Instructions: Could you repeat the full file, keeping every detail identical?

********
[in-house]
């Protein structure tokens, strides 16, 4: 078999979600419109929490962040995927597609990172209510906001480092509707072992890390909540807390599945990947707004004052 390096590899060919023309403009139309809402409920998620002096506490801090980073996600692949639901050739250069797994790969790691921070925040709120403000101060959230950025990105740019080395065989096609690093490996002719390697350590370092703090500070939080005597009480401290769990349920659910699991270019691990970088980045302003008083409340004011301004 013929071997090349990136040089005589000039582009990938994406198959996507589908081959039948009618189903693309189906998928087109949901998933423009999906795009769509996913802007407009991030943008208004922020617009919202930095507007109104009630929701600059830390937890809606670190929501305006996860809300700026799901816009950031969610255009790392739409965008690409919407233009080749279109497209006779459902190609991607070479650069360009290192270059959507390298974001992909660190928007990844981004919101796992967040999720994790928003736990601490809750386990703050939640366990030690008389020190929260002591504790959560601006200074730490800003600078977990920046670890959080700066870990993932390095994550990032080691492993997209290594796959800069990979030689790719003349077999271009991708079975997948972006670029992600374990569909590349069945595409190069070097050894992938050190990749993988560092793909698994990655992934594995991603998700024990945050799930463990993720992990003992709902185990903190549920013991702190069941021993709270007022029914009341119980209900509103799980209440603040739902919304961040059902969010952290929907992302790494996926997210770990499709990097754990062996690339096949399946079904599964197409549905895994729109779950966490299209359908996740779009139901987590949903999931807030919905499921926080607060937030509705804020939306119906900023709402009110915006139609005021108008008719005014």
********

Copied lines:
[in-house]
């Protein structure tokens, strides 16, 4: 078999979600419109929490962040995927597609990172209510906001480092509707072992890390909540807390599945990947707004004052 390096590899060919023309403009139309809402409920998620002096506490801090980073996600692949639901050739250069797994790969790691921070925040709120403000101060959230950025990105740019080395065989096609690093490996002719390697350590370092703090500070939080005597009480401290769990349920659910699991270019691990970088980045302003008083409340004011301004 013929071997090349990136040089005589000039582009990938994406198959996507589908081959039948009618189903693309189906998928087109949901998933423009999906795009769509996913802007407009991030943008208004922020617009919202930095507007109104009630929701600059830390937890809606670190929501305006996860809300700026799901816009950031969610255009790392739409965008690409919407233009080749279109497209006779459902190609991607070479650069360009290192270059959507390298974001992909660190928007990844981004919101796992967040999720994790928003736990601490809750386990703050939640366990030690008389020190929260002591504790959560601006200074730490800003600078977990920046670890959080700066870990993932390095994550990032080691492993997209290594796959800069990979030689790719003349077999271009991708079975997948972006670029992600374990569909590349069945595409190069070097050894992938050190990749993988560092793909698994990655992934594995991603998700024990945050799930463990993720992990003992709902185990903190549920013991702190069941021993709270007022029914009341119980209900509103799980209440603040739902919304961040059902969010952290929907992302790494996926997210770990499709990097754990062996690339096949399946079904599964197409549905895994729109779950966490299209359908996740779009139901987590949903999931807030919905499921926080607060937030509705804020939306119906900023709402009110915006139609005021108008008719005014």